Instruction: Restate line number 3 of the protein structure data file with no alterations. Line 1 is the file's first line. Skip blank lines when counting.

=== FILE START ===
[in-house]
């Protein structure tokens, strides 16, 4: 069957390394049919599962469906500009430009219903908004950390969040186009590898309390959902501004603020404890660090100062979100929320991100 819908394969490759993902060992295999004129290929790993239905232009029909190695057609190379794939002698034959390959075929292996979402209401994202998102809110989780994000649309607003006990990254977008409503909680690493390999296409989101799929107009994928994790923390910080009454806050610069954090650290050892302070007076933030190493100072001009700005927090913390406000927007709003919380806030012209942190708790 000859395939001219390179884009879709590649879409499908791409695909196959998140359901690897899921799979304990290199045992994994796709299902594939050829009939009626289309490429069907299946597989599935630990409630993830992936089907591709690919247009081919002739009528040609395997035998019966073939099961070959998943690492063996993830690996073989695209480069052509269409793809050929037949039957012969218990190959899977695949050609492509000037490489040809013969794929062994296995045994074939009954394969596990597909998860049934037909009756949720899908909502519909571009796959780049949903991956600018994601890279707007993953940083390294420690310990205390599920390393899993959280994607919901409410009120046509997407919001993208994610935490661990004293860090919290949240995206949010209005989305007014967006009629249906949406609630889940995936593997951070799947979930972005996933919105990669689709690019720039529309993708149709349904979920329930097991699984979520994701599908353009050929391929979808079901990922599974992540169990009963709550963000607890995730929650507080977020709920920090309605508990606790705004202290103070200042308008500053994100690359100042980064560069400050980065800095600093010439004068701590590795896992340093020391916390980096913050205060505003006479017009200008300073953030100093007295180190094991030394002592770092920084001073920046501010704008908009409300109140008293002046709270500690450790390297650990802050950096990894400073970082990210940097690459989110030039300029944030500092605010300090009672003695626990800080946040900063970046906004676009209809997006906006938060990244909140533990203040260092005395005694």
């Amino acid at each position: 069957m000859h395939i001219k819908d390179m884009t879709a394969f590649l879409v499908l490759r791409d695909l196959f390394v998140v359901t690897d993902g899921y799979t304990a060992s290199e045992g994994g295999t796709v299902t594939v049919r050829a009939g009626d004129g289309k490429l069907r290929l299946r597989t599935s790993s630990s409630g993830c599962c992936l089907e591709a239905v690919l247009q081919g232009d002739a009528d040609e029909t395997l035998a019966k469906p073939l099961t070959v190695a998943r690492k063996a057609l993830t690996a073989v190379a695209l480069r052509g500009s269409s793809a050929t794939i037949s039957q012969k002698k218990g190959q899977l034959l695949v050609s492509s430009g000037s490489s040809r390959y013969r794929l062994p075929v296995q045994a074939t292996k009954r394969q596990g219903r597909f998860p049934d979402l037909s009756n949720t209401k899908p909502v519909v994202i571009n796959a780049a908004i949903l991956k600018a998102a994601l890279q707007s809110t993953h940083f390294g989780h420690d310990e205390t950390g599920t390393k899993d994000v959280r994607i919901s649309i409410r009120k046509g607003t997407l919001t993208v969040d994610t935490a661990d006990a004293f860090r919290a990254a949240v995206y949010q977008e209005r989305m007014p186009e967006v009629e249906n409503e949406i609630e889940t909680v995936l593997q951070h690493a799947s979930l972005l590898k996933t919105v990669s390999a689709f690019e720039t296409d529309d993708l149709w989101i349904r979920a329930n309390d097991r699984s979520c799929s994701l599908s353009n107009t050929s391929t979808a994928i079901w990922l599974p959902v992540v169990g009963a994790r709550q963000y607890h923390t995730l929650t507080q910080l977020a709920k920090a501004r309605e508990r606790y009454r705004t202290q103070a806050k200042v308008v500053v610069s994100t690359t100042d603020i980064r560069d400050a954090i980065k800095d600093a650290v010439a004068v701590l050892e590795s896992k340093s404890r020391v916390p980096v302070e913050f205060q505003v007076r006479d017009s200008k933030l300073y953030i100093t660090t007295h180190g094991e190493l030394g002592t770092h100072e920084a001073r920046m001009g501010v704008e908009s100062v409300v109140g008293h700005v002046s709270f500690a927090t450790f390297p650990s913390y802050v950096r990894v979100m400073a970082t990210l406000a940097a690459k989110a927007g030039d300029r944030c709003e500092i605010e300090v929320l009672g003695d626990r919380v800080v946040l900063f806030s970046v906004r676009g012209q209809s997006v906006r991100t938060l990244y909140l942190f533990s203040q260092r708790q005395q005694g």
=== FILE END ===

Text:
């Amino acid at each position: 069957m000859h395939i001219k819908d390179m884009t879709a394969f590649l879409v499908l490759r791409d695909l196959f390394v998140v359901t690897d993902g899921y799979t304990a060992s290199e045992g994994g295999t796709v299902t594939v049919r050829a009939g009626d004129g289309k490429l069907r290929l299946r597989t599935s790993s630990s409630g993830c599962c992936l089907e591709a239905v690919l247009q081919g232009d002739a009528d040609e029909t395997l035998a019966k469906p073939l099961t070959v190695a998943r690492k063996a057609l993830t690996a073989v190379a695209l480069r052509g500009s269409s793809a050929t794939i037949s039957q012969k002698k218990g190959q899977l034959l695949v050609s492509s430009g000037s490489s040809r390959y013969r794929l062994p075929v296995q045994a074939t292996k009954r394969q596990g219903r597909f998860p049934d979402l037909s009756n949720t209401k899908p909502v519909v994202i571009n796959a780049a908004i949903l991956k600018a998102a994601l890279q707007s809110t993953h940083f390294g989780h420690d310990e205390t950390g599920t390393k899993d994000v959280r994607i919901s649309i409410r009120k046509g607003t997407l919001t993208v969040d994610t935490a661990d006990a004293f860090r919290a990254a949240v995206y949010q977008e209005r989305m007014p186009e967006v009629e249906n409503e949406i609630e889940t909680v995936l593997q951070h690493a799947s979930l972005l590898k996933t919105v990669s390999a689709f690019e720039t296409d529309d993708l149709w989101i349904r979920a329930n309390d097991r699984s979520c799929s994701l599908s353009n107009t050929s391929t979808a994928i079901w990922l599974p959902v992540v169990g009963a994790r709550q963000y607890h923390t995730l929650t507080q910080l977020a709920k920090a501004r309605e508990r606790y009454r705004t202290q103070a806050k200042v308008v500053v610069s994100t690359t100042d603020i980064r560069d400050a954090i980065k800095d600093a650290v010439a004068v701590l050892e590795s896992k340093s404890r020391v916390p980096v302070e913050f205060q505003v007076r006479d017009s200008k933030l300073y953030i100093t660090t007295h180190g094991e190493l030394g002592t770092h100072e920084a001073r920046m001009g501010v704008e908009s100062v409300v109140g008293h700005v002046s709270f500690a927090t450790f390297p650990s913390y802050v950096r990894v979100m400073a970082t990210l406000a940097a690459k989110a927007g030039d300029r944030c709003e500092i605010e300090v929320l009672g003695d626990r919380v800080v946040l900063f806030s970046v906004r676009g012209q209809s997006v906006r991100t938060l990244y909140l942190f533990s203040q260092r708790q005395q005694g």